Are you a watchful, patient follower of the Lord?

This week's reflection is written by
Rev. Richard R. DeLillio, OSFS

As soon as he entered the room, Rosamae shouted out her question: “Why does God wait so long before he gives you what he promised?” Rosamae is Silverside Manor’s resident scholar. At every session of “Try to Stump the Teacher,” Rosamae tries to do just that. She lets loose with a question that tries to stump the teacher, but always in a jovial way.

The teacher replied, “Where’s that question coming from?” She answered, “I was reading how God promised Sarah and Abraham heirs measuring more than the stars in the sky and sands on the seashore.” Sensing she had the floor, she pushed ahead. “ It took years for that to happen. Wasn’t Sarah 90 years old when she gave birth to her son, Isaac, and Abraham one hundred?”

“At these ages how could Sarah and Abraham find either the energy or the patience to teach their only son, to talk, walk, and play.” On a roll, she added, “It just wouldn’t be any fun at their ages to be parents and have the stamina needed to perform the necessary duties and have some fun while doing it? God essentially punished them rather than rewarding them.” Feeling she made her point, she stopped and waited for comments.

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The teacher began his response pointing out that God usually writes straight with crooked lines. The teacher said this to remind us that God wants us to engage him with a little thought and consideration and then choose to follow him. God always wants us to choose him and to accept him rather than just give in without consideration. If we choose God we believe more deeply in what he is asking us to do. God desires faith first and foremost. Secondly, God wants believers to trust him and in what God promises. For God works best with disciples strong in faith and open to trusting what God promises to do. With faith, loyalty is better observed and with trust, promises are held more convincingly even when they have no precise timetable for redemption. Only God knows this.

While we wait for their fulfillment, God wants our loyalty and faithfulness. When God is satisfied, the promise is fulfilled. God has done this repeatedly through all his relationships with his chosen people.

After Sarah and Abraham, God did it for the Israelites in the desert. After freedom from the Egyptians,’ bondage, they endured years of wandering and grumbling there before crossing into their promised land.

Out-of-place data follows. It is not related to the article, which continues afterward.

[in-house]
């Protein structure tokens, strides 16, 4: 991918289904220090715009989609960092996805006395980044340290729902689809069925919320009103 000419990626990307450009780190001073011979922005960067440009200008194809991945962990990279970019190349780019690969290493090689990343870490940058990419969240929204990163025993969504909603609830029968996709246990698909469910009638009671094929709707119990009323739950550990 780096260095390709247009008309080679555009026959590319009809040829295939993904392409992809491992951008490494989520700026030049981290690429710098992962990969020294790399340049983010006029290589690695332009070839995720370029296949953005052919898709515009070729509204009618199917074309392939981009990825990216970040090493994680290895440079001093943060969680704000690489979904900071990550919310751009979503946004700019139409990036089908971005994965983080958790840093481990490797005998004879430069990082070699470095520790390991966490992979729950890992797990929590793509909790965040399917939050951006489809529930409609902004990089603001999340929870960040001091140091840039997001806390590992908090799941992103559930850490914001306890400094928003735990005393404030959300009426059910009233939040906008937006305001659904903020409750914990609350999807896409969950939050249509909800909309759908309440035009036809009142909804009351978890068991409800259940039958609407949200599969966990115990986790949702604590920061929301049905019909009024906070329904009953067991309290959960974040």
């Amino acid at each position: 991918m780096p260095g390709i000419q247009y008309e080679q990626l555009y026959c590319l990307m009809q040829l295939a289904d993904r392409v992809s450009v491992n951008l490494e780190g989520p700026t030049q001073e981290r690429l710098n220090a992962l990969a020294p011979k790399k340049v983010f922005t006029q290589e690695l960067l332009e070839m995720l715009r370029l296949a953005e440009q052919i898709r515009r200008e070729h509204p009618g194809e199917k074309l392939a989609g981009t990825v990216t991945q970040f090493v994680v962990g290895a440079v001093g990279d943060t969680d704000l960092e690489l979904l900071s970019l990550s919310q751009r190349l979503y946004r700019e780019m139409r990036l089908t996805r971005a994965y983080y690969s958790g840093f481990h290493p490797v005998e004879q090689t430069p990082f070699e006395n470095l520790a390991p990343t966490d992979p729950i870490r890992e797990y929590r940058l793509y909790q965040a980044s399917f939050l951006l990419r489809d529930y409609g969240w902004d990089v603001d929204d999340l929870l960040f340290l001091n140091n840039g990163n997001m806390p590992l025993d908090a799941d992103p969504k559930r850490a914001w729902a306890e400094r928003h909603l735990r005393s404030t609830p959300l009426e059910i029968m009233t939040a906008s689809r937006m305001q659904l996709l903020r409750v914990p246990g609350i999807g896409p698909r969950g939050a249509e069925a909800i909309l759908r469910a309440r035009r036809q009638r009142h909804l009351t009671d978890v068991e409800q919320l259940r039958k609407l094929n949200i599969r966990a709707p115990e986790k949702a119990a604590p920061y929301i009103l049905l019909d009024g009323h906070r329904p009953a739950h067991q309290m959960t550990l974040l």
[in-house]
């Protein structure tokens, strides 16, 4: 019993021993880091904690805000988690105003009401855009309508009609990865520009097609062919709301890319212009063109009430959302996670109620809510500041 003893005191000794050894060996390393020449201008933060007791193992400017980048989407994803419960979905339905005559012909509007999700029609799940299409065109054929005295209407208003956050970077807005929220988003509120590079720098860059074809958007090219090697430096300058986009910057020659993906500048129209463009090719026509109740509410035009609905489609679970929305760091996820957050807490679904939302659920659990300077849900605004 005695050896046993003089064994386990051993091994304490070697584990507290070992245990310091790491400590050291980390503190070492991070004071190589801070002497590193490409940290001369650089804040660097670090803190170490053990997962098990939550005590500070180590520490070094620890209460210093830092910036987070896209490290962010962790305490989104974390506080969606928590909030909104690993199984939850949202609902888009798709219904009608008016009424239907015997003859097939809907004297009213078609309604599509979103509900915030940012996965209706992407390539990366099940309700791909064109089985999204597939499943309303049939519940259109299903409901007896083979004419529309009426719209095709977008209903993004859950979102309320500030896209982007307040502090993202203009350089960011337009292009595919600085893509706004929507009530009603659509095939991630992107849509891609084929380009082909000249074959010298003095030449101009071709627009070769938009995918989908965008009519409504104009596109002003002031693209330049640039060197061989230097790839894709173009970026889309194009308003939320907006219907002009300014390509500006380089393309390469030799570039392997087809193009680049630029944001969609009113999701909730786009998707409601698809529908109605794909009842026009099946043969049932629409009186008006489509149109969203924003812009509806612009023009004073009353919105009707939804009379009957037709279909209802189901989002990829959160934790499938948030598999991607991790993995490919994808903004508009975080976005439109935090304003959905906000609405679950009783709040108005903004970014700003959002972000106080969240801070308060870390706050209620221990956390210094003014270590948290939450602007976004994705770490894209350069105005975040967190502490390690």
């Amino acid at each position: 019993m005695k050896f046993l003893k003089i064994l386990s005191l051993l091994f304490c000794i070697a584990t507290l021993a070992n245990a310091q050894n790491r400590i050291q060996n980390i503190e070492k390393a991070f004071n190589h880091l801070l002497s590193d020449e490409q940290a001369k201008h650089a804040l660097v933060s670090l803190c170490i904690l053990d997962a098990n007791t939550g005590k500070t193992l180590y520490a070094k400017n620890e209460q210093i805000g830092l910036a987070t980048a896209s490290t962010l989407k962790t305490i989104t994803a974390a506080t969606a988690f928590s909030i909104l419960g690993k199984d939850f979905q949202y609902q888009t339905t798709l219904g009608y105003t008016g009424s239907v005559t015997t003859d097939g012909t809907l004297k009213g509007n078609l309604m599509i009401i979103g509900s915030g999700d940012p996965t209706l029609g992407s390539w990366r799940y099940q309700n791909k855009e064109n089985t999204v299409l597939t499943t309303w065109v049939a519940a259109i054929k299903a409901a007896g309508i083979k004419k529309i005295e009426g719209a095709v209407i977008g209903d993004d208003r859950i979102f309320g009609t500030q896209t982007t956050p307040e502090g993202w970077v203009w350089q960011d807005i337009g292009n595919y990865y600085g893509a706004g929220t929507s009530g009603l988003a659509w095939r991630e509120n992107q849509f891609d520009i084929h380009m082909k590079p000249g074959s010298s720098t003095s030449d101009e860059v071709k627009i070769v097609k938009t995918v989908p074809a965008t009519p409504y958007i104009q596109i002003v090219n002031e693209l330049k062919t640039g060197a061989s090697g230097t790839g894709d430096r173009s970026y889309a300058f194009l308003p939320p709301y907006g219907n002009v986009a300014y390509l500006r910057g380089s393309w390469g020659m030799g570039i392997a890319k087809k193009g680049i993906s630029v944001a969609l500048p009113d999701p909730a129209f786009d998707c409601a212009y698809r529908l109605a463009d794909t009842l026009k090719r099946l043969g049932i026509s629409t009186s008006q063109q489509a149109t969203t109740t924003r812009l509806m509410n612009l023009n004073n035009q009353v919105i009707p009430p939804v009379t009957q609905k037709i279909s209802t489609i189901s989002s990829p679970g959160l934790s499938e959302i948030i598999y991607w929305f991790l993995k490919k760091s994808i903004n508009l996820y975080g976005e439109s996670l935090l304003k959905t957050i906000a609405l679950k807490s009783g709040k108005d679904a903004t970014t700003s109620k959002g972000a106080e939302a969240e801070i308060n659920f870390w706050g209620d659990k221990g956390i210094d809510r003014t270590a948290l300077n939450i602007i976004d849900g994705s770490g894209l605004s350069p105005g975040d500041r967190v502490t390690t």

God’s chosen people spent years as conquered peoples living in exile unreconciled with God and waiting for the messiah to free them and call them home. Finally, Jesus Christ, the promised Messiah, freed them from sin reuniting them to their heavenly Father and reopening the heavenly gates.

Today we are still instructed to wait patiently loving God and neighbor while we do good works to build Jesus’ kingdom and preparing with faith and trust for the day of the Lord.

We wait as loyal followers to meet Jesus who comes to claim us as his own and invite us into the divine household forever. According to God’s plan, Jesus’ followers gain fulfillment only if they remain faithful, loyal, trusting, and vigilant.

St Francis de Sales offers this advice to faithful disciples who are waiting: “We shall steer safely through every storm, so long as our heart is right, our intention fervent, our courage steadfast, and our trust fixed on God. If at times we are somewhat stunned by the tempest never fear. Let us take breath and go on afresh.”

St. Paul also urges us to remain faithful in good times and in bad saying, “Faith is the realization of things hoped for and evidence of things not seen.” Meanwhile, we wait trusting and watching for that special day when he keeps his promises and he sees that we also have kept ours. He will call his sheep into the fold he has prepared for so long a time.

Bishop Sheen called this “waiting Love’s delay.” Bishop Sheen is naming the waiting period between our praying and waiting for something and the time it takes for Jesus to respond to our request.

Ronald Rolheiser calls this same time “our holy longing,” the longing, the hunger only God can satisfy in each and every follower. We are made for God and our hearts are restless until we rest in him. And God is restless until we rest with him.

A Norwegian legend sees this waiting a bit more romantically. They say before God gives each person his or her soul, he kisses each one and no one forgets that moment. All through life they wait for that kiss to return. God is using our waiting period as a time to stretch and prepare us for his final coming.

Bishop Sheen adds that during “love’s delay” God is allowing our heart to expand patiently preparing believers to receive the fulfillment of whatever promise Jesus may be wanting to give at any special moment of our journey.

Jesus uses this waiting time to place the finishing touches, fill in the remaining weak spots, and rough areas so that we may become more than we are at that moment.“Love’s delay” is also part of this transformation, an ongoing conversion, for the final moment.

“Your people awaited the salvation of the just and the destruction of their foes,” we read in the book of Wisdom. “Blessed are the servants the master finds vigilant when he does come,” Luke tells us. The Lord desires followers who, while waiting, are always guiding their faith into action, building Jesus’ kingdom and serving others’ needs. When these occur, the day of the Lord is near!